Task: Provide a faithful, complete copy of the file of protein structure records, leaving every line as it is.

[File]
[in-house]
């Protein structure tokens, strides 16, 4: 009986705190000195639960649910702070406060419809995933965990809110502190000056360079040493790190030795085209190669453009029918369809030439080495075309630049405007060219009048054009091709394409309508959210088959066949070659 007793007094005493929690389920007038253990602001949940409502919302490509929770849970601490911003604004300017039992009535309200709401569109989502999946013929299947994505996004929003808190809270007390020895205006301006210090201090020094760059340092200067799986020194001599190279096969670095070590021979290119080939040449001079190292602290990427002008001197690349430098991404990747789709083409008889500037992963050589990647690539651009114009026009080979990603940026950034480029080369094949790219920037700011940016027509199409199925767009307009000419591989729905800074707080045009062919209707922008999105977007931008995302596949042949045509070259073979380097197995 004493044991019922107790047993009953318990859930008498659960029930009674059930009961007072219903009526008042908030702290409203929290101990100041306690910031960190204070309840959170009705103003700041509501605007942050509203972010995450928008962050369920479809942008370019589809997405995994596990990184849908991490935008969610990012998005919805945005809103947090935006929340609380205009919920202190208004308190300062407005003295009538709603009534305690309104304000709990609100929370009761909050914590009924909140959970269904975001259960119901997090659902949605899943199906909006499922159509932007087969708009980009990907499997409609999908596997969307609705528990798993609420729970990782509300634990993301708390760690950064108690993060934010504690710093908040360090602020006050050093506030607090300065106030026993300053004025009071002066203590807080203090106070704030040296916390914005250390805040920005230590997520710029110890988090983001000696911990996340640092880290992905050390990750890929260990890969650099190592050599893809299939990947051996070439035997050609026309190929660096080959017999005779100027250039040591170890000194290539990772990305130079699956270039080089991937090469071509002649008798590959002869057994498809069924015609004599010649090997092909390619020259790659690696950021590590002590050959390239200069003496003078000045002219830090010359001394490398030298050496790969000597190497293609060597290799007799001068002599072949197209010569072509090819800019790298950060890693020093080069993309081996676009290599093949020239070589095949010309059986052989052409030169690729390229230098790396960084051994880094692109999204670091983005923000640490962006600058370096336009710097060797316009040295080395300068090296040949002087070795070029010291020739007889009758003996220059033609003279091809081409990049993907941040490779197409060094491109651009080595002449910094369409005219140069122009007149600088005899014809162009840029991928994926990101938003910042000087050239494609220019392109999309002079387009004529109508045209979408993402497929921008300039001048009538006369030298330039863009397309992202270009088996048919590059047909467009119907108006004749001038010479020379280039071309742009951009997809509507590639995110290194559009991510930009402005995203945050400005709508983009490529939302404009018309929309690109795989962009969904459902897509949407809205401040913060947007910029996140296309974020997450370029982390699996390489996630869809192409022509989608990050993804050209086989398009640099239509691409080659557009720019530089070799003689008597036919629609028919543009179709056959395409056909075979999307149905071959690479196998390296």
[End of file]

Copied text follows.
[in-house]
């Protein structure tokens, strides 16, 4: 009986705190000195639960649910702070406060419809995933965990809110502190000056360079040493790190030795085209190669453009029918369809030439080495075309630049405007060219009048054009091709394409309508959210088959066949070659 007793007094005493929690389920007038253990602001949940409502919302490509929770849970601490911003604004300017039992009535309200709401569109989502999946013929299947994505996004929003808190809270007390020895205006301006210090201090020094760059340092200067799986020194001599190279096969670095070590021979290119080939040449001079190292602290990427002008001197690349430098991404990747789709083409008889500037992963050589990647690539651009114009026009080979990603940026950034480029080369094949790219920037700011940016027509199409199925767009307009000419591989729905800074707080045009062919209707922008999105977007931008995302596949042949045509070259073979380097197995 004493044991019922107790047993009953318990859930008498659960029930009674059930009961007072219903009526008042908030702290409203929290101990100041306690910031960190204070309840959170009705103003700041509501605007942050509203972010995450928008962050369920479809942008370019589809997405995994596990990184849908991490935008969610990012998005919805945005809103947090935006929340609380205009919920202190208004308190300062407005003295009538709603009534305690309104304000709990609100929370009761909050914590009924909140959970269904975001259960119901997090659902949605899943199906909006499922159509932007087969708009980009990907499997409609999908596997969307609705528990798993609420729970990782509300634990993301708390760690950064108690993060934010504690710093908040360090602020006050050093506030607090300065106030026993300053004025009071002066203590807080203090106070704030040296916390914005250390805040920005230590997520710029110890988090983001000696911990996340640092880290992905050390990750890929260990890969650099190592050599893809299939990947051996070439035997050609026309190929660096080959017999005779100027250039040591170890000194290539990772990305130079699956270039080089991937090469071509002649008798590959002869057994498809069924015609004599010649090997092909390619020259790659690696950021590590002590050959390239200069003496003078000045002219830090010359001394490398030298050496790969000597190497293609060597290799007799001068002599072949197209010569072509090819800019790298950060890693020093080069993309081996676009290599093949020239070589095949010309059986052989052409030169690729390229230098790396960084051994880094692109999204670091983005923000640490962006600058370096336009710097060797316009040295080395300068090296040949002087070795070029010291020739007889009758003996220059033609003279091809081409990049993907941040490779197409060094491109651009080595002449910094369409005219140069122009007149600088005899014809162009840029991928994926990101938003910042000087050239494609220019392109999309002079387009004529109508045209979408993402497929921008300039001048009538006369030298330039863009397309992202270009088996048919590059047909467009119907108006004749001038010479020379280039071309742009951009997809509507590639995110290194559009991510930009402005995203945050400005709508983009490529939302404009018309929309690109795989962009969904459902897509949407809205401040913060947007910029996140296309974020997450370029982390699996390489996630869809192409022509989608990050993804050209086989398009640099239509691409080659557009720019530089070799003689008597036919629609028919543009179709056959395409056909075979999307149905071959690479196998390296």